It seems that everywhere you look these days there’s celebration of the introvert, abundant attention being paid to this often less-noticed personality type. And if you know an introvert, which of course you most certainly do–or if you are one yourself, of which there are roughly even odds statistically–you recognize that this attention comes with decidedly mixed emotions.
While their more boisterous counterparts would surely bask in the attention, introverts are more inclined to slink out of the spotlight, quietly appreciating the acknowledgment. Why? Because while they may not be caught wearing the proverbial lampshade on their heads at the company Christmas party or gregariously glad-handing clients on the golf course, they know that they, too, are forces to be reckoned with. They always knew it, thank you very much.
I say this as an introvert myself, a fact that I wasn’t always particularly happy to share. Before Susan Cain began her crusade to bring voice to the reticent, to celebrate the power of quiet, the personality trait often felt like a liability, something that you were better off disguising by hiding behind a more sociable facade. I’m sure I wasn’t alone in that feeling.
After all, the image of twentieth-century success was more often akin to Dale Carnegie than Abraham Lincoln, where winning friends and influencing people were valued above thoughtful contemplation; and glibness, sharp barbs, and witty repartee were valued over the slower pace of sense-making and problem-solving. Above all else, society encouraged you to be noticed.
But the world has begun to catch on to the fact that introverts are (not always but) often the ones observing more closely, feeling more acutely, thinking more deeply.
Because they’re energized by time alone, introverts are more inclined to focus, to dig deep, to go to the heart of darkness. They’ll wrestle with the dragons of difficult challenges and persevere through the monotony of research and reading that would make another personality type agonize in the sheer boredom of it all. The horror!
Which is why I would argue that introverts are often the better product managers.
Part of this is self-selection, of course, the fact that the nature of the work itself seems to draw those who are close observers, deep thinkers, and empathetic souls. You’ve probably noticed how passionate many product managers get when they talk about solving problems for customers; it’s not just a job, it’s a cause. They’ve taken notice of what’s not working and they genuinely care to make it right.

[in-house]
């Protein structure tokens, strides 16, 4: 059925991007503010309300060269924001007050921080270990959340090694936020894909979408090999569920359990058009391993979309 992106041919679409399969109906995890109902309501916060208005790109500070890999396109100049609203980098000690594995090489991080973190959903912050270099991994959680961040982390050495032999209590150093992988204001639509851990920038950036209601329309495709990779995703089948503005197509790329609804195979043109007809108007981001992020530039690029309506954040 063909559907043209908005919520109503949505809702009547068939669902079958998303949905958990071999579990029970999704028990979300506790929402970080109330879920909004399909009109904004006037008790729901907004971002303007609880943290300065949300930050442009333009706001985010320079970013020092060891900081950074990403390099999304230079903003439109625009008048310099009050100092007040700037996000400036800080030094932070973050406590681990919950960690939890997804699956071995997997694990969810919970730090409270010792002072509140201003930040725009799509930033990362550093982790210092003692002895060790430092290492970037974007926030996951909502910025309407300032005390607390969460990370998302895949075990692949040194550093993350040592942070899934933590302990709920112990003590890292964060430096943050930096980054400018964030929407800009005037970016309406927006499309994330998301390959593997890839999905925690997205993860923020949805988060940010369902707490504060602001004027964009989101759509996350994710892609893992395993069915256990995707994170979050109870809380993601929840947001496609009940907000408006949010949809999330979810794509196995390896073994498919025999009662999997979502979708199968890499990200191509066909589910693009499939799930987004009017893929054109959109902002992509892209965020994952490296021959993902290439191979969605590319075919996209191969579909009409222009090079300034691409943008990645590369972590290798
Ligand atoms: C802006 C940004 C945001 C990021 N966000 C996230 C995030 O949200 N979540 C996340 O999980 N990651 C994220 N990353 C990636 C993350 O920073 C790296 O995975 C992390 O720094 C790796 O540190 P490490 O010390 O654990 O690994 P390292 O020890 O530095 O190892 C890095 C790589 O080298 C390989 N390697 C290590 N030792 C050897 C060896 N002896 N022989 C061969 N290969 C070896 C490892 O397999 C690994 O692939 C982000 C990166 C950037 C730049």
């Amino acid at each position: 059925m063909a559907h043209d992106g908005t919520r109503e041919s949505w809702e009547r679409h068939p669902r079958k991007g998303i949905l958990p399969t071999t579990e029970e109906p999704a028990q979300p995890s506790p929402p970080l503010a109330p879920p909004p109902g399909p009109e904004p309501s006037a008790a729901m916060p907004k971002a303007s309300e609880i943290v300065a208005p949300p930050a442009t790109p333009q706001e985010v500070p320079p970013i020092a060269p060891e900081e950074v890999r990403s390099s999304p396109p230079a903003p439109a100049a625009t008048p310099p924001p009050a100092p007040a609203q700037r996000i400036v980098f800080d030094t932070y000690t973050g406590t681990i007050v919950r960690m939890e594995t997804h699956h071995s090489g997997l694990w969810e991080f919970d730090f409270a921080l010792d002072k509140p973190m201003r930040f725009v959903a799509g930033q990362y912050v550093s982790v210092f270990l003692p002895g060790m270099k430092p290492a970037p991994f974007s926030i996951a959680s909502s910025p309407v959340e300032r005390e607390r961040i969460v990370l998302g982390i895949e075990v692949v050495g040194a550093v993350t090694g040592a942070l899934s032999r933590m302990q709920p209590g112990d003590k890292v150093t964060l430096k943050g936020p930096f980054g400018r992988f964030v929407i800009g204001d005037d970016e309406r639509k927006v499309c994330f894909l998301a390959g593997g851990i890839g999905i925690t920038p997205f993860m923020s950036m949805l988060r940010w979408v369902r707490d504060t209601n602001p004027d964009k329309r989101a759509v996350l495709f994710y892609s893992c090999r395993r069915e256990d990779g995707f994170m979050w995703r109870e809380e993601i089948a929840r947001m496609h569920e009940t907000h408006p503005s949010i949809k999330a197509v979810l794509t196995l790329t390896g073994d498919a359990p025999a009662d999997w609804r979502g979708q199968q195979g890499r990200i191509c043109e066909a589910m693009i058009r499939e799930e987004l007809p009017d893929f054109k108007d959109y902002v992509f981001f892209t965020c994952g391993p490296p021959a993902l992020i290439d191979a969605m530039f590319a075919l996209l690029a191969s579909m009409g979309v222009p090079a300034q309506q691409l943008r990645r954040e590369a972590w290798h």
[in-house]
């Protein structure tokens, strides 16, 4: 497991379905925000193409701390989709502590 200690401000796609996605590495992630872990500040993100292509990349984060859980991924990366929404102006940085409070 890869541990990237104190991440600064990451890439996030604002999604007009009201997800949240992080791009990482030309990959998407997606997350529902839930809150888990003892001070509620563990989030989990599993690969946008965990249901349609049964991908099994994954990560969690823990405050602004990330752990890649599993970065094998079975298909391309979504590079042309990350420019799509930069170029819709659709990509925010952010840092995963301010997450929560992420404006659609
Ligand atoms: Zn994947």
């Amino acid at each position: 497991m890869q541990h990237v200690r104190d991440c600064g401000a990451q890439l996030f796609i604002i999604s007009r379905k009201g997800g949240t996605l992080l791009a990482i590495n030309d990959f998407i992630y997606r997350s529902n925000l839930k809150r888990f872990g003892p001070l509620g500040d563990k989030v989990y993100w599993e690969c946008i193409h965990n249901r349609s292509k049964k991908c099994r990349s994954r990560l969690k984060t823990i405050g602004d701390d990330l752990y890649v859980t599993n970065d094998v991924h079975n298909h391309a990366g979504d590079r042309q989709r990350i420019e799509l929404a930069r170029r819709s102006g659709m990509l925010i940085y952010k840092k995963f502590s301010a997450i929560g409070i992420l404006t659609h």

My colleague Brian Crofts likes to share an anecdote from his time at Intuit that illustrates this sort of single-minded devotion to solving customer problems. He remembers a colleague who quite literally walked out of a customer interview out of sheer urgency to fix an issue that she discovered in the product. So determined to produce a better result, he forgot to excuse himself or explain his hasty exit. Was he an introvert? I can’t know for sure, but my guess is yes.
This isn’t to say that extroverts can’t or don’t possess these same focused, single-minded characteristics; they can and they do. I’ve known extroverts who, as product managers, are every bit or better than introverts. But, all things being equal, I’m inclined to believe that introverts are the better product people.
Granted, the benefits of introversion come with a cost, particularly in a discipline like product management. Beating a hasty retreat from a customer interview without excusing yourself is probably single-mindedness run amok. A little human interaction probably wouldn’t have hurt in making that particular moment perhaps a bit less awkward.
The reality is that every job has a political component and every new idea, on some level, requires selling. But product management, uniquely, is a game of influence, not authority.
In addition to penetrating analysis, the role requires persuasive argumentation and persistent negotiation. Product managers need to align cross-functionally, working with a variety of stakeholders from sales to marketing to engineering and customer success to ensure product plans align to the highest yield opportunities and customer needs. The role requires a lot of internal selling to get others to believe that your view is the right one and that what you believe matters most ought to be where the resources migrate.
The good news is that introverts are known to do their homework, so these arguments are often tight and bright. But beyond the merits of the argument, product managers require the courage and a willingness to go to battle when and where it counts. They don’t always have the luxury of slinking away to the quiet corners because, frankly, all the best product thinking in the world counts for very little when others in the organization don’t bother to get on board.
Which brings me back to, well, me. Yes, I am an introvert; that is an unavoidable fact. True to the textbook definition, I do find more energy alone than together. But introversion and extroversion are a continuum, not an absolute value. I’ve tried to put that to good use.
There are times when there’s no substitute for together. Often, it’s a conversation with a small group of whip-smart colleagues that makes an idea pop for me, or smooths off the ragged edges of an underdeveloped plan. For me, these interactions, at the risk of hyperbolic overstatement, are magical. This is why great teams make all the difference.
The key, for product people–and people in general–is finding the right blend of introversion and extroversion to get the job done, while also keeping yourself healthy and whole. It’s about putting to practice some combination of both traits while accounting for your own biorhythms and sources of energy and inspiration.
In the end, perhaps introverts do make the better product managers. But the role clearly requires both traits. If you ask me, so does life.